The word for today is…
loon (noun) – 1. Any of several fish-eating diving birds of the genus Gavia of northern regions, having a short tail, webbed feet, and a laughlike cry.
2. A person who is foolish or crazy.
3. informal a simple-minded or stupid person
4. (dialect Northeast Scotland) a lad
5. (Historical Terms) archaic a person of low rank or occupation (esp in the phrase lord and loon)
Source : The Free Dictionary
Etymology : There are a number of theories about the origin of loon as it refers to a crazy person, its most common current meaning. One is that it comes from loony, meaning “crazy.” But based on currently available evidence, loony is a late 19th-century alteration of lunatic that didn’t come into use until decades after the meaning of loon in question. (It’s still possible that loony influenced the development and spread of this meaning of loon.)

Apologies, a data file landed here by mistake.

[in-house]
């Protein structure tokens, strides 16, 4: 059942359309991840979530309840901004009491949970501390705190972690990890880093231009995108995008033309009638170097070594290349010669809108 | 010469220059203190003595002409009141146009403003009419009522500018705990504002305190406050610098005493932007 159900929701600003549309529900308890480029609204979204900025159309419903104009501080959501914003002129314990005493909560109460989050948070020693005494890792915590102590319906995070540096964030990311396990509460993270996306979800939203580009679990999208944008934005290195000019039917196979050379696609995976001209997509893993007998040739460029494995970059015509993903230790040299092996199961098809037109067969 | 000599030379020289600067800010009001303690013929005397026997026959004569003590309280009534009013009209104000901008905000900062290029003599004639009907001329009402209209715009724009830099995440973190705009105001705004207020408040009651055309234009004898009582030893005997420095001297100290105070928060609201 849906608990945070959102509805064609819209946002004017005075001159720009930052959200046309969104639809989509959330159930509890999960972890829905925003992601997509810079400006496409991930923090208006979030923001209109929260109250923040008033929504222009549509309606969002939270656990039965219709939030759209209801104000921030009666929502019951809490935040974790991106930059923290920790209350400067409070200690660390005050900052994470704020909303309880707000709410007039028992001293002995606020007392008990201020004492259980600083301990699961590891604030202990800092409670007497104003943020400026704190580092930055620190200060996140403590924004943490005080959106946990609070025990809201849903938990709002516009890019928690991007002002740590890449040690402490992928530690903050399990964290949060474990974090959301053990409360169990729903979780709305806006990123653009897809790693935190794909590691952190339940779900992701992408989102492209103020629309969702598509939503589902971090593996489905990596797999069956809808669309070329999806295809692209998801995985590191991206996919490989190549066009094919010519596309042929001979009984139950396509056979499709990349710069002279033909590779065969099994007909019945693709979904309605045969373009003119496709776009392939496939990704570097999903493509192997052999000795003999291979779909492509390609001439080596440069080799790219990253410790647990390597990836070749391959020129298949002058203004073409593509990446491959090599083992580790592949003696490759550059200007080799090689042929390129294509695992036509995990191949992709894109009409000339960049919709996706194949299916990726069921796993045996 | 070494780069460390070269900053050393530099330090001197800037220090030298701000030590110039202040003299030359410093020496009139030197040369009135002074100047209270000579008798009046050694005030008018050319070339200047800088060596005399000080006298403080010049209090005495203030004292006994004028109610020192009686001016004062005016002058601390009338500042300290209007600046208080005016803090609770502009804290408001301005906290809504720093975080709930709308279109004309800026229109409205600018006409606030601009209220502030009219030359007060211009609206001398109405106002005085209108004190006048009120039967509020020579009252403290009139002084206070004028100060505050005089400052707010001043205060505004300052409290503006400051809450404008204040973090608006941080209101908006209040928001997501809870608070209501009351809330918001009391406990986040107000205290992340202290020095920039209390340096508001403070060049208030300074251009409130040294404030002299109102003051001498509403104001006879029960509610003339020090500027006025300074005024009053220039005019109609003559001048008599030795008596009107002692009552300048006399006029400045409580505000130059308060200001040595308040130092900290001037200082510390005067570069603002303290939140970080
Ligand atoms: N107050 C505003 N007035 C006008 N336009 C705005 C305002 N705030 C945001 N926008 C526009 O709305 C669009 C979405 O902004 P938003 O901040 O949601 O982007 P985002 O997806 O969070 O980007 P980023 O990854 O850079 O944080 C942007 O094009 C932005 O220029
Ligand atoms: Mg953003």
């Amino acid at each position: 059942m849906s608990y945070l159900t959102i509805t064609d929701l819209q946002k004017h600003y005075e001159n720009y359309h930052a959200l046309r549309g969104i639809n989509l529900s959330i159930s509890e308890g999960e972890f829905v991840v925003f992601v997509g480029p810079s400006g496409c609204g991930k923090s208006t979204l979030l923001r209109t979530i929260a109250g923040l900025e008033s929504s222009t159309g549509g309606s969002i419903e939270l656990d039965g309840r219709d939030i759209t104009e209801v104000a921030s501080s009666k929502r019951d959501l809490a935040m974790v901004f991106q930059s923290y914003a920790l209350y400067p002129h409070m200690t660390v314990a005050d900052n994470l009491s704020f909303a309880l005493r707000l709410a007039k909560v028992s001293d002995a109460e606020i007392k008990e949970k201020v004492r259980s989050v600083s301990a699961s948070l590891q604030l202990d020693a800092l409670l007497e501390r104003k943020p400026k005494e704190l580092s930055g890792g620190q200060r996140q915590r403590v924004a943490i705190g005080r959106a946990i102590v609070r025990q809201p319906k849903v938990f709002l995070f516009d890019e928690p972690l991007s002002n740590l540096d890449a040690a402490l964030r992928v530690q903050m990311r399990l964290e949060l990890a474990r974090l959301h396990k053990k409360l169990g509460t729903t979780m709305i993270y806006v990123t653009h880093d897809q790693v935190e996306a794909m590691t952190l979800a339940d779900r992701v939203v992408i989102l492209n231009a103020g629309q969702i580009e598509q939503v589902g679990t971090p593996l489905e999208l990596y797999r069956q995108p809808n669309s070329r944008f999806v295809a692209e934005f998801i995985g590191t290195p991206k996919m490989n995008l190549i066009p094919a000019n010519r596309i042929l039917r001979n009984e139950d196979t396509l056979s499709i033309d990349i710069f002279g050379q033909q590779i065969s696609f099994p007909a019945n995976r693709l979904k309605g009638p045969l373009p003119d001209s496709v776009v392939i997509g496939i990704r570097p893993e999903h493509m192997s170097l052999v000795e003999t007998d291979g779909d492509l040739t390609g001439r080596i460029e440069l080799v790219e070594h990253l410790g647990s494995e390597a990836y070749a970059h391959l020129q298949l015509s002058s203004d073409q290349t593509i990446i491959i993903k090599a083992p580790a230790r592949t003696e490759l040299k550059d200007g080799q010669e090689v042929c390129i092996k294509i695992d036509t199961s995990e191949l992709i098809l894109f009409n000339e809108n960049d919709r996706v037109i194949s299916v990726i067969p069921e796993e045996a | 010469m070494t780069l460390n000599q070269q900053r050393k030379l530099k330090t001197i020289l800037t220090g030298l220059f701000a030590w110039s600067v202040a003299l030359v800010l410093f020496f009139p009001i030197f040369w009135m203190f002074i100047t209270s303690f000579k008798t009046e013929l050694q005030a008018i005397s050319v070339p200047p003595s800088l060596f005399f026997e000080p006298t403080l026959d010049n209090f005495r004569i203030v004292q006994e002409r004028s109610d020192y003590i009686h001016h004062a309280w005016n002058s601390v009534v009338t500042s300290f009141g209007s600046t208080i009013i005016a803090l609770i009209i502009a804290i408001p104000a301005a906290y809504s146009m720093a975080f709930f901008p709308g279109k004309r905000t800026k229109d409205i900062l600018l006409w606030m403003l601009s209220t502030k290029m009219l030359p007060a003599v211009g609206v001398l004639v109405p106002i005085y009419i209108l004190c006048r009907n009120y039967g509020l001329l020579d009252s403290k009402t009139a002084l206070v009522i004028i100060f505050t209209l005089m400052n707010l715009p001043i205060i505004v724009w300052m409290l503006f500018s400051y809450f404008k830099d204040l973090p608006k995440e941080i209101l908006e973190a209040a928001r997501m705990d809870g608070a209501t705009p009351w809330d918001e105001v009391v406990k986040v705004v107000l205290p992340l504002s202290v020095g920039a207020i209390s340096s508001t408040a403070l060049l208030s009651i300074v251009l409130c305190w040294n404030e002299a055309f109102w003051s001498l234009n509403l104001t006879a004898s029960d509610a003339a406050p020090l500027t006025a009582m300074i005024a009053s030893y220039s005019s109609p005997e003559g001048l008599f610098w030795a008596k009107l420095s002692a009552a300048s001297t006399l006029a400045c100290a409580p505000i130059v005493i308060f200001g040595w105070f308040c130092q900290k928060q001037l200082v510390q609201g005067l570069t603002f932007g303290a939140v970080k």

Another guess is that this loon is from the avian loon, inspired either by the bird’s maniacal cry or its displays to distract predators, such as skittering over water with its neck crooked. This is certainly possible, and is the origin story favored by some. But the story our dictionaries favor is a bit more quotidian: the current use of loon developed from earlier uses, primarily in Scottish and other northern dialects of British English, of loon to refer to a lout (an awkward, brutish person) or idler (someone who is idle, lazy, or inactive). While that loon, which is from Middle English loun, never spread to British English more broadly, immigrants from the regions where it was used had a significant influence on American English, and it’s not far-fetched to posit that their loon developed into the distinctly American use of the word to refer to daffy people.
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